Autobiographical acts, as Ames calls them, are inseparable from the films proper, as Herzog is often inscribed within them, be it through voiceover narration, off-screen voice, or his actual presence on screen.
However, Ames doesn’t give short shrift to Herzog’s lesser known documentaries; in fact, these analyses are often the most illuminating. Wodaabe: Herdsmen of the Sun (1989) receives a particularly fruitful discussion, not just in terms of its juxtaposition of two societies, but as “Herzog’s confrontation with the tradition of ethnographic film.” For Ames, Herzog’s documentary mold is equally about questioning the form, itself, as it is revealing various content. Thus, Land of Silence and Darkness (1971) is about “a site of contact between disabled and nondisabled bodies,” but also “the materiality of cinema itself.” These distinctions allow a renewed approach to Herzog’s amorphous contribution to the documentary form, while teasing out that ever important question: Can there be a separation of form and content in terms of significance? Ames suggests this distinction cannot exist in Herzog’s cinema because of its ecstatic, polyvalent nature. Moreover, Herzog takes aim at conventional cinema verité with The White Diamond (2004), which Ames deems a self-conscious performance of a documentary and a playful take on what Nichols terms “epistephilia,” a simultaneous desire to know and pleasure derived from learning. There’s a progressive, multi-faceted dialogic dimension to these films which is going to be severely limited under more normative understandings of nonfiction filmmaking.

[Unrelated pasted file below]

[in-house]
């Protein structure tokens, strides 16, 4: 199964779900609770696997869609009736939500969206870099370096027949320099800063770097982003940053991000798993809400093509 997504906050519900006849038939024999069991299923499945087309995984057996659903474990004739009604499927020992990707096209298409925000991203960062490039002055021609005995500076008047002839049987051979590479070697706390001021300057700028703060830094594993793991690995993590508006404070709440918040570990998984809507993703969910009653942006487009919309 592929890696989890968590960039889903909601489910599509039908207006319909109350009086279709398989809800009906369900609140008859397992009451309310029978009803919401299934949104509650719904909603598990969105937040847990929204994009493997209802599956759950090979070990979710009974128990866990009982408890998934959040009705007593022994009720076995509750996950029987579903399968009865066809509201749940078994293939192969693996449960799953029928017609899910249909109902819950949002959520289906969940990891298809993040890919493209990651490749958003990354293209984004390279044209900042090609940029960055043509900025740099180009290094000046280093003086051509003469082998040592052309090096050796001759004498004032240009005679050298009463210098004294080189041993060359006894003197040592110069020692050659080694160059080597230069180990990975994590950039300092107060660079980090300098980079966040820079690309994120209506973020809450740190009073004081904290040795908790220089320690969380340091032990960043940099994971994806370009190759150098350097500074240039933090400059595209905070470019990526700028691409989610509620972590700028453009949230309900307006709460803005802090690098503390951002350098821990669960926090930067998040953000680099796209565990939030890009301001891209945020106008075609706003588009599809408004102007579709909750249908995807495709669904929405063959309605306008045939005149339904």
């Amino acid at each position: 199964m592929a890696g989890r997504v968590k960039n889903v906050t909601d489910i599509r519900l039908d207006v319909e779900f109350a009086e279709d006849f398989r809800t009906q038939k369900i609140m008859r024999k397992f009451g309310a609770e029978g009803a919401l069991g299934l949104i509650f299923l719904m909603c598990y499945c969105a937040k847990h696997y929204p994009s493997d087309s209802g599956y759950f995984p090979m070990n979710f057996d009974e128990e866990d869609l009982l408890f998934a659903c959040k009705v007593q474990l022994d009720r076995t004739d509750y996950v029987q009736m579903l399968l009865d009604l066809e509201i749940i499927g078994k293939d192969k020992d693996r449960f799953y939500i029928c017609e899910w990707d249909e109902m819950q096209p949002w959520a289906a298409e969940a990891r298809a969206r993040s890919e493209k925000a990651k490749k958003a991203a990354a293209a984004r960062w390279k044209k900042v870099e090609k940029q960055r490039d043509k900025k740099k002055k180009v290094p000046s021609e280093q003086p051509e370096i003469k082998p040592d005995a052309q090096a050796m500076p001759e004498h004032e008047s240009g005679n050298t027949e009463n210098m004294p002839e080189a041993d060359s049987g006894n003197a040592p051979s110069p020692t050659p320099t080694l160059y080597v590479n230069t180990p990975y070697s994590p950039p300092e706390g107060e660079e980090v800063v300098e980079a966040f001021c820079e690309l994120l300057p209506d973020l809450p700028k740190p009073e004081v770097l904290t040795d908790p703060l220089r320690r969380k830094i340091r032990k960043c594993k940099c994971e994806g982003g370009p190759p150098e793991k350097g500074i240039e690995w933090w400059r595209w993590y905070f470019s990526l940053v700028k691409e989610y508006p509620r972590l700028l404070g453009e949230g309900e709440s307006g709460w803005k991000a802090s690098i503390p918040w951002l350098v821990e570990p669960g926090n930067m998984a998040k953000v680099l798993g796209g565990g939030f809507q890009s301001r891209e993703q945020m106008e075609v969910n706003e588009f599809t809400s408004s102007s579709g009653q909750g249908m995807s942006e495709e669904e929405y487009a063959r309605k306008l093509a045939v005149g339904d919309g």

Considerable credit must go to Ames for crafting a rigorously researched and theorized account of Herzog’s documentary work, but also for doing so with an ability to maintain the fluidity of his arguments without devolving into unnecessarily metaphysical language and non sequiturs. In fact, the pacing of the book is remarkable, given its fairly routine structure. Each section tackles (Herzog is a fan of American football) a different component of performativity, convincingly balancing and interweaving different tangential arguments without losing sight of larger pursuits. For example, a wonderful chapter entitled “Baroque Visions” examines three lesser seen docs in light of a revival of the baroque in 20th-century art and literature, where Ames cannily aligns the two: “The baroque famously envisioned life as a play; for Herzog, life is a film.” With a similar degree of aplomb, the chapter “Moving Landscapes” centralizes Herzog as “a director of landscape,” touching on theoretical topics like Tom Gunning’s “phantom ride” or Sitney’s conception of the avant-garde “trance film,” while offering detail-driven film readings that will satisfy a more historical, textually inclined reader.